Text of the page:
Wednesday, April 2, 2014 — The Environmental and Energy Study Institute (EESI) held a briefing examining the current and projected impacts of climate change in the Southwest and regional efforts to manage these risks. The Southwest is already the driest and hottest region in the United States, and California is in the midst of a historic drought. The draft Third National Climate Assessment (NCA) – the final version is expected soon – projects that the region’s climate may become even more severe. These changes are having substantial adverse effects on the regional economy and quality of life, forcing local leaders to develop creative solutions to combat drought and other extreme conditions. How can the Southwest best address current impacts while also building climate resiliency to manage risk and foster long-term prosperity?

The effects of climate change already are being felt in the Southwest, which the NCA defines as Arizona, California, Colorado, Nevada, New Mexico, and Utah. Snowpack levels have fallen over the past 50 years, limiting a key source of the region’s water supply. From 2001-2010, the streamflow of the region’s major rivers was 5-37 percent lower than the 20th century average. Prolonged droughts and insect infestations have made forest ecosystems more vulnerable to wildfires and disease. Rising sea levels have increased flooding and erosion in California's coastal areas.

Climate change is expected to disrupt the livelihoods of many in the Southwest. Today, 56 million Americans live in the region. By 2050, its population is projected to rise to 94 million, putting additional strain on water resources. Water scarcity threatens the region's irrigation-dependent agriculture sector, which accounts for 79 percent of regional water withdrawals. The Southwest is home to more than half of the nation's high-value specialty crops, such as vegetables, fruits, and nuts. Because these crops are particularly vulnerable to weather extremes, climate change will likely reduce yields.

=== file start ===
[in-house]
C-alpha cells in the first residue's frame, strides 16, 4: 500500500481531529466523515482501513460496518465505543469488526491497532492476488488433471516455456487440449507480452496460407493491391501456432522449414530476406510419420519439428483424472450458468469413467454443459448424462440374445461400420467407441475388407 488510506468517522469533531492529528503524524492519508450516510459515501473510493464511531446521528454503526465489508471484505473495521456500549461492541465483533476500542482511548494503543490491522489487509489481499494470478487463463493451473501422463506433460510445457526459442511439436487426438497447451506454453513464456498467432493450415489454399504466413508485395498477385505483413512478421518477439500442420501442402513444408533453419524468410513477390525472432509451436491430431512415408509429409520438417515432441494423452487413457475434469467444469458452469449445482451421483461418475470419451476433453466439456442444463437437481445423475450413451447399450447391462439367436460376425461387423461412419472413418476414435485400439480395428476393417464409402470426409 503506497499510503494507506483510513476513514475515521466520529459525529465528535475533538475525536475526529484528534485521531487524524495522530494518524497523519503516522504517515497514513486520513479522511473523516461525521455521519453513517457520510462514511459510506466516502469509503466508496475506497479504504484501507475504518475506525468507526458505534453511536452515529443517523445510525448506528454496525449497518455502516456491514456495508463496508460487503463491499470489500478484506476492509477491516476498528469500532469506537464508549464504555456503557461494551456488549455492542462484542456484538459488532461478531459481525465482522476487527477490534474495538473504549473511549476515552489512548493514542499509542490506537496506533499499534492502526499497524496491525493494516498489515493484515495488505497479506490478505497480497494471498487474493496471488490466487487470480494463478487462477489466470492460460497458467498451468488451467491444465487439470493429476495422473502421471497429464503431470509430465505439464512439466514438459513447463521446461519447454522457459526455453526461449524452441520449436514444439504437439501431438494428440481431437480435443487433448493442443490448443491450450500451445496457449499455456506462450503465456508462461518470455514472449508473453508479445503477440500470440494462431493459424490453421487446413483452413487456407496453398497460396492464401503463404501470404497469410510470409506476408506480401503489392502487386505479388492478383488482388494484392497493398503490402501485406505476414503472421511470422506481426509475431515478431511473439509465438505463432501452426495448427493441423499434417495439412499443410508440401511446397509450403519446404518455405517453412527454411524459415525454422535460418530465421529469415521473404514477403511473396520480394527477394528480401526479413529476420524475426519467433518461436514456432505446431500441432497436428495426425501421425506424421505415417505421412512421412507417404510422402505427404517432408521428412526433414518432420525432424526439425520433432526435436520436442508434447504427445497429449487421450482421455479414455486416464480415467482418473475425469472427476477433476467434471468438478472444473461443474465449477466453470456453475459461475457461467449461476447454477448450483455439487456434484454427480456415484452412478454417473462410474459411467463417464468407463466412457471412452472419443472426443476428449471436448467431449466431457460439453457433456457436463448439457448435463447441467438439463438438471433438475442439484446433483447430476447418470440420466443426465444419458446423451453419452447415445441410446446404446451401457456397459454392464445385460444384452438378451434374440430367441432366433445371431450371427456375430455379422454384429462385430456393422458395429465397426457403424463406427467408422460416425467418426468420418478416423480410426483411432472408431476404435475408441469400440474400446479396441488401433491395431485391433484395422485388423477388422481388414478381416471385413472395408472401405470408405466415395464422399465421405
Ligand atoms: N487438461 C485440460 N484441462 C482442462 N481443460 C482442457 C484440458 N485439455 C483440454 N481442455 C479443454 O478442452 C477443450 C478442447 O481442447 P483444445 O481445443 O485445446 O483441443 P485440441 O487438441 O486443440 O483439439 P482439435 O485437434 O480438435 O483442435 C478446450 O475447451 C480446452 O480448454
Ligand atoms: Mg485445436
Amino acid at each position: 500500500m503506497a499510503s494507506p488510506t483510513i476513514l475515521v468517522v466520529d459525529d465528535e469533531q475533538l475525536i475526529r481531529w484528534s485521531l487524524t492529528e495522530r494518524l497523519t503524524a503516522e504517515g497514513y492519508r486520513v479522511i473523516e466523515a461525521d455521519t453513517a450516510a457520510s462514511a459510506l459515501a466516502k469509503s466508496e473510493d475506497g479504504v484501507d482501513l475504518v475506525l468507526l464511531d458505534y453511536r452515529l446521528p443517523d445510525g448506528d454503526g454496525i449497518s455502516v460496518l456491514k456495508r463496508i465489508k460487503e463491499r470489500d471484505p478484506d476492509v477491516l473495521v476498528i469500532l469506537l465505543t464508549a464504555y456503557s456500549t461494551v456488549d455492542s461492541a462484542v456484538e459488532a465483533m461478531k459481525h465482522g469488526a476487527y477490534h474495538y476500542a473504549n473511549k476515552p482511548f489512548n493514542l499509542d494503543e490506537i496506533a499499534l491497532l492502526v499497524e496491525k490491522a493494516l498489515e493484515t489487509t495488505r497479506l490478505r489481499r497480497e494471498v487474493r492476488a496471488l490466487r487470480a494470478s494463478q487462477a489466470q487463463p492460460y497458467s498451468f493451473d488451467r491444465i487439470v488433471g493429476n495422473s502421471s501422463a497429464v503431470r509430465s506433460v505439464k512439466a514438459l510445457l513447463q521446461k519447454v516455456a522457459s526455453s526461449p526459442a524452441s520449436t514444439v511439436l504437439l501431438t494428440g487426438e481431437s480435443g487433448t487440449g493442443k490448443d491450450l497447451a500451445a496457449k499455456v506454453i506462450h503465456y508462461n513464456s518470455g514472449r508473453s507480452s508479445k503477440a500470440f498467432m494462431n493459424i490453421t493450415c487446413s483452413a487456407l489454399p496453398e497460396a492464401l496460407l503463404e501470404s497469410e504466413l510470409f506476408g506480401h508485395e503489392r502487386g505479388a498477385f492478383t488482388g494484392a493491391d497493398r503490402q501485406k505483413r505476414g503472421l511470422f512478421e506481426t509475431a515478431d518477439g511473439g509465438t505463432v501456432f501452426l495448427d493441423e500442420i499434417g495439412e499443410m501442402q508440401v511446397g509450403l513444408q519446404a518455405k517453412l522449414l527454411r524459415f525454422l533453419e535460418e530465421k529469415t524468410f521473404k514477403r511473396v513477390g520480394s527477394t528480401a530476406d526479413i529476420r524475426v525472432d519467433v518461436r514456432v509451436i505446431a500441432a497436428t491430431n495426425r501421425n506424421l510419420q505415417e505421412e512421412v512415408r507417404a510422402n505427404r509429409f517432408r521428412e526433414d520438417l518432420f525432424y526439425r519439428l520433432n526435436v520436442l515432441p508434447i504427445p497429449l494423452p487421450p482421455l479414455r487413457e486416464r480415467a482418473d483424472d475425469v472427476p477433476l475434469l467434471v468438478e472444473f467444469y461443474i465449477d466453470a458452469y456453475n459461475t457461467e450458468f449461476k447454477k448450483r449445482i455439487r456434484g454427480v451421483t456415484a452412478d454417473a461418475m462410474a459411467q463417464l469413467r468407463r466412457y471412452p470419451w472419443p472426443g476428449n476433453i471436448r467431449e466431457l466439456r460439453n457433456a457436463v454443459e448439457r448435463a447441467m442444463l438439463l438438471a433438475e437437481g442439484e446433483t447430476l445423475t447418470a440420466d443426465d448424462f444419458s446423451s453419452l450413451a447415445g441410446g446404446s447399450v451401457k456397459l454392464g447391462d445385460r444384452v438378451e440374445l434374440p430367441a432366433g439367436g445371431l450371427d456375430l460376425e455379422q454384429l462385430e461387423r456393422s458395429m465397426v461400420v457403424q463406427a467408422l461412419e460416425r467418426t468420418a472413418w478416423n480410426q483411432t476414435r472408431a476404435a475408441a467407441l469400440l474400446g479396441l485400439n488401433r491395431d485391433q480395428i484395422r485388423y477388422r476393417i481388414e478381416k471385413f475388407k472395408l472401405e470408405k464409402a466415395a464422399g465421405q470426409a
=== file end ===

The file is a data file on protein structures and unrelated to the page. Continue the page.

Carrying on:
Many state and local authorities in the Southwest are moving forward with climate adaptation initiatives. California released a draft revision of its adaptation strategy in December 2013. New Mexico’s Active Water Resource Management program, which gives the state the tools to administer scarce water resources in cases of drought, has been cited as a model for other states. Salt Lake City, Tucson and Flagstaff formed the Western Adaptation Alliance in 2010 to share resources and best practices to improve local resiliency. The Alliance has grown to include Denver, Las Vegas, Phoenix, and others.

  • Eleanor Bastian, Legislative Director, Office of Rep. Diana DeGette (D-CO), expressed concern that "the impacts of climate change in the Southwest pose a very serious challenge."
  • Dr. Patrick Gonzalez, Climate Change Scientist, U.S. National Park Service, described the current impacts of climate change already visible in the Southwest. Winter snowfall has dropped by about 7 percent since 1950, tree mortality has doubled, vegetation is shifting upslope in certain areas, and sea level has risen. Climate change is the single largest factor explaining the increase in wildfires throughout the 20th century. And, climate change has contributed to the most extensive bark beetle outbreak in 125 years.